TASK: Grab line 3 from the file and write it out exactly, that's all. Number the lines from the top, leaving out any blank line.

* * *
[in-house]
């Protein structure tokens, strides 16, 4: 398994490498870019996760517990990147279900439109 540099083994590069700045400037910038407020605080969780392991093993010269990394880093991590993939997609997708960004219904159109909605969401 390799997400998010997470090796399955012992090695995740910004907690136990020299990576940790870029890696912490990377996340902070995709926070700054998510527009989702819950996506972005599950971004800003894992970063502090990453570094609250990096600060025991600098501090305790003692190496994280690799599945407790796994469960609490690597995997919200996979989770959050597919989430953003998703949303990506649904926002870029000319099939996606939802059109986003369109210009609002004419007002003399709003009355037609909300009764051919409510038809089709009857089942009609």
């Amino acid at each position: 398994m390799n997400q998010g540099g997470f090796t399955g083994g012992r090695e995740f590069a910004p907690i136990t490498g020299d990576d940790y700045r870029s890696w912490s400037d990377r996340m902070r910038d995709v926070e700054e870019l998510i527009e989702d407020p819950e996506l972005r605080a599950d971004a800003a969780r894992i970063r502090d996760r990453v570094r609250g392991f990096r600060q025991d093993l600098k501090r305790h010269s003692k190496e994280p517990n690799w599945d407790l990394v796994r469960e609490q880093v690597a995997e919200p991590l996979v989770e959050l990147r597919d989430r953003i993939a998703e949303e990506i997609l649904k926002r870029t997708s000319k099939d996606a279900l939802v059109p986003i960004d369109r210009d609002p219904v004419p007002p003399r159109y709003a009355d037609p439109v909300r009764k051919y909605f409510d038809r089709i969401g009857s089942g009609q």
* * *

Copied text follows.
């Amino acid at each position: 398994m390799n997400q998010g540099g997470f090796t399955g083994g012992r090695e995740f590069a910004p907690i136990t490498g020299d990576d940790y700045r870029s890696w912490s400037d990377r996340m902070r910038d995709v926070e700054e870019l998510i527009e989702d407020p819950e996506l972005r605080a599950d971004a800003a969780r894992i970063r502090d996760r990453v570094r609250g392991f990096r600060q025991d093993l600098k501090r305790h010269s003692k190496e994280p517990n690799w599945d407790l990394v796994r469960e609490q880093v690597a995997e919200p991590l996979v989770e959050l990147r597919d989430r953003i993939a998703e949303e990506i997609l649904k926002r870029t997708s000319k099939d996606a279900l939802v059109p986003i960004d369109r210009d609002p219904v004419p007002p003399r159109y709003a009355d037609p439109v909300r009764k051919y909605f409510d038809r089709i969401g009857s089942g009609q």